Maxed Out 

Feeding the ego and the industry

By G.D. Maxwell

In the Before Time, when I lived in the Old Country – Ontario – February was the month of much moaning. The first sparkling rush of winter had long since given way to drab, dreary sameness of dirty piles of snow. Everywhere the landscape was washed in the colour of gritty, filthy underwear, a colour never found in the big box of Crayolas.

It was dark when I went to work; it was dark when I came home. Both trips were made on the subway, often in cars so crowded with other winter-numbed commuters the simple act of entering them was a working definition of safe sex. Crowded subway cars, especially during the early evening rush hour, were the olfactory counterpoint to the visual bleakness of the world above – stale perfume, overcoats long overdue for a trip to the dry cleaners, bags of fast food headed home for dinner, deodorant in dire need of reapplication, the exhaled remnants of lunches rich with garlic, a million smothered farts.

From the time ice appeared in the gutters of Toronto’s streets sometime in mid-November, until it melted away again sometime in mid-March, the subway to work and the subway home was the bread in my sandwich of life. I hated it. And I didn’t care very much for the hours in between. I longed for ice-free gutters so I could begin, again, to commute on my bicycle.

The highlights of February were the annual Bike Show and Boat Show. The Boat Show was for dreamin’. It was impossible to walk among the acres of sailing yachts and not dream of lottery riches, Caribbean seas, tall rhum drinks, lingering technicolour sunsets and barely-there bikinis. Though I know it was impossible, I always felt as though I left the Boat Show a bit tanner than when I entered.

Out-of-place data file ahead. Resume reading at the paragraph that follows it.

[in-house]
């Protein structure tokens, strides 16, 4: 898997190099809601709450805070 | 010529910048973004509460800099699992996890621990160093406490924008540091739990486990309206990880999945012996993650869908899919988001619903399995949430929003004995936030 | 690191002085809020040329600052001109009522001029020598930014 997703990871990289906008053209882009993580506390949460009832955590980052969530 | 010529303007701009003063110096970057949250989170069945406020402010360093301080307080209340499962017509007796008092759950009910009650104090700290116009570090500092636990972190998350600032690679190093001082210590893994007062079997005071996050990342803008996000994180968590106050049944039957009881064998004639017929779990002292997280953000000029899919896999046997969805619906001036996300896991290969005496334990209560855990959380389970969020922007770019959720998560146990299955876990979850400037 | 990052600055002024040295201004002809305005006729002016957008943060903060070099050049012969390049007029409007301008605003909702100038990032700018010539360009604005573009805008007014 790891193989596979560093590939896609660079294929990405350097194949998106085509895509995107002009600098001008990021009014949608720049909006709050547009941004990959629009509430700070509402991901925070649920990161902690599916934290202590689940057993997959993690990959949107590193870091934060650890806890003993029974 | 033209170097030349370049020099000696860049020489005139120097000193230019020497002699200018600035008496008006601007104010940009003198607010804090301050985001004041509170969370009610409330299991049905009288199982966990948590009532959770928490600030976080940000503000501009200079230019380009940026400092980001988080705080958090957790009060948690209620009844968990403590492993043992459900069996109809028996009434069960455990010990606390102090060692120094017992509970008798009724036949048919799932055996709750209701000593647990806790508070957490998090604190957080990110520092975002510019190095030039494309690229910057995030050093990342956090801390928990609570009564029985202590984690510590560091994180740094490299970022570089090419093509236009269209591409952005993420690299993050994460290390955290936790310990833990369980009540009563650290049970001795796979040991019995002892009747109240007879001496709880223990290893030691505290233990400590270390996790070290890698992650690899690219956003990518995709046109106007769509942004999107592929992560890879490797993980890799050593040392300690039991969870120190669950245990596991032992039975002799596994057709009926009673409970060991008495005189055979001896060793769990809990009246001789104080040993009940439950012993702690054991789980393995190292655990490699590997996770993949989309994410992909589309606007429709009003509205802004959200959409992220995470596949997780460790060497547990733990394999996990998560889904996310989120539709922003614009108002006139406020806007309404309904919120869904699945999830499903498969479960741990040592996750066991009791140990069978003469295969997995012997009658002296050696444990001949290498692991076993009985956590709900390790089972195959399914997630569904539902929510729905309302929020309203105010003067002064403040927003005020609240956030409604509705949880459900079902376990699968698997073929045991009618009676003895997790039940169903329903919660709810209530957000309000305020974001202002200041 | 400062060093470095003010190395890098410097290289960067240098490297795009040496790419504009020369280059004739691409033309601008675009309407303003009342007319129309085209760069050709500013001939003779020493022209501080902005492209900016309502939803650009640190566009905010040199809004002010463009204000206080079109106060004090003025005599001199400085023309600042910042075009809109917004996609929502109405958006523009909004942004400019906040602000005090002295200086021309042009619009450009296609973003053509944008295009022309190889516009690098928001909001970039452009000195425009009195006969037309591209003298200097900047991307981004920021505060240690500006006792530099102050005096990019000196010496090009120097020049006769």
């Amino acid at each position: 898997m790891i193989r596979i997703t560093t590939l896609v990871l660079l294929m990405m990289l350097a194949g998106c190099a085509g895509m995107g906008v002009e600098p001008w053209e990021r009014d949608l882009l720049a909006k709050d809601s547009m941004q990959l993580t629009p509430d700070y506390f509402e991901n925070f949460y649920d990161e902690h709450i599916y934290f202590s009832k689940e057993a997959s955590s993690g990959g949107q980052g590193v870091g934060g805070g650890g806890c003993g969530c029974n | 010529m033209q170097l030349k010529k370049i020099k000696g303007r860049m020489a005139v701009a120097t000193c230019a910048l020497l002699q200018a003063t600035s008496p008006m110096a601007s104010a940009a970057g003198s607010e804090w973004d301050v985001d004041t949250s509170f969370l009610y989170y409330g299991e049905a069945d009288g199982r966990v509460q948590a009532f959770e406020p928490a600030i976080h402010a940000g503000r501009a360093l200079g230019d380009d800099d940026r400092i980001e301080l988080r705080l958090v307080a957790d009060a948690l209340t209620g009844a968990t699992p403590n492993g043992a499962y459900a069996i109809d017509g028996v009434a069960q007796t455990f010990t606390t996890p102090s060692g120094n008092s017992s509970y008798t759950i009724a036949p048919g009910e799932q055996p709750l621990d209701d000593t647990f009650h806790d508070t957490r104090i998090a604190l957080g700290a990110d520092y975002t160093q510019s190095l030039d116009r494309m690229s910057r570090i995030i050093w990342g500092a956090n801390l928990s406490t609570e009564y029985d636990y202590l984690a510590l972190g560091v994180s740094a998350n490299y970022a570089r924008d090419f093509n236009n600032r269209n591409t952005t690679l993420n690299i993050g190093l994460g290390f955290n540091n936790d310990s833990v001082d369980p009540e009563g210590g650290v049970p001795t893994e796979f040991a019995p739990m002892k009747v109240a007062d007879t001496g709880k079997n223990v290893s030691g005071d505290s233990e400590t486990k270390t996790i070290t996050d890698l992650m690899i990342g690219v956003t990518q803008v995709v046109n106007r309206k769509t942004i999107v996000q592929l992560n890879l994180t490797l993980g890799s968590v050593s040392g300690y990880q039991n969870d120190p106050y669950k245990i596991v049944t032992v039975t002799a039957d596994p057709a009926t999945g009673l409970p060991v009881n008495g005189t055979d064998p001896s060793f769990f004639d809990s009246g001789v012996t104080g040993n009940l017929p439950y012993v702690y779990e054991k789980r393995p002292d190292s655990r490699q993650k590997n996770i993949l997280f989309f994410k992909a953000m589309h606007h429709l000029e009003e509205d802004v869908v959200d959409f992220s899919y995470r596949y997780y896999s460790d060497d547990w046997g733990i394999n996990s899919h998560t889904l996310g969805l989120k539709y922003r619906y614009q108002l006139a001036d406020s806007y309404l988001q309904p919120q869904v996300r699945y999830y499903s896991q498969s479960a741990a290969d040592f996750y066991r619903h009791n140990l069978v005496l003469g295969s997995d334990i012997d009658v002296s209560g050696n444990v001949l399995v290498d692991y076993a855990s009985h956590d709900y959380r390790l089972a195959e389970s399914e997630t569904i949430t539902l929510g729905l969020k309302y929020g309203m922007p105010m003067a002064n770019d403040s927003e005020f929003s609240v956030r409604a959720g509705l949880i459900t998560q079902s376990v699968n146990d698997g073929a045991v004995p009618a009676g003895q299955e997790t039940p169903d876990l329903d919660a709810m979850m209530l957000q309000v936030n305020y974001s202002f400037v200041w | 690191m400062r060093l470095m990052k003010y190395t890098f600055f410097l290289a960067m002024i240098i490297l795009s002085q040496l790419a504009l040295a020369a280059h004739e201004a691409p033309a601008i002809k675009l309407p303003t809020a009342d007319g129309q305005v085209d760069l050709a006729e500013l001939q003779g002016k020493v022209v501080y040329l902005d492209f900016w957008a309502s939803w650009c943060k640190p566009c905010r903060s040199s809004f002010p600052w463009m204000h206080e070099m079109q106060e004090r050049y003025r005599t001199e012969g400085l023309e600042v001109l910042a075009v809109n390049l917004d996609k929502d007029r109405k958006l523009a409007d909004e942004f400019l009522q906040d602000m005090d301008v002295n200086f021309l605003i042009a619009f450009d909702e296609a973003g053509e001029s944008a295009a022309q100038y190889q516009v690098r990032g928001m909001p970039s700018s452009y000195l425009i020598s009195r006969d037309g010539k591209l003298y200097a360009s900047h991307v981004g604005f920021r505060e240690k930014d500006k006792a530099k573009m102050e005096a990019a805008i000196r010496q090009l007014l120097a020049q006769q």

The Bike Show was about dreamin’ too. The bikes were people-powered, shiny, new, cutting-edge and, at the time, breathtakingly expensive. I imagine you could find most of them at the landfill in Whistler these days. They were mostly road bikes and touring bikes, some one-speed track racers and a handful of exotics: tandems, recumbents and those retro looking new mountain bikes. Aluminum tubing was pretty much the sexiest breakthrough in basic construction and the battlegrounds for most manufacturers seemed to be seeing who could cram the most sprockets on their bikes and who could build an eighteen pound bike that wouldn’t fall apart on the first ride.

I quickly learned the only way I could survive the Bike Show without buying a new bike was to leave my credit cards at home… or take my Perfect Partner with me. Without ever denying my jones for a new bike, she nevertheless embodied the concept of sober second thought. Why indeed would anyone want to buy a new bike in the middle of winter in Toronto?


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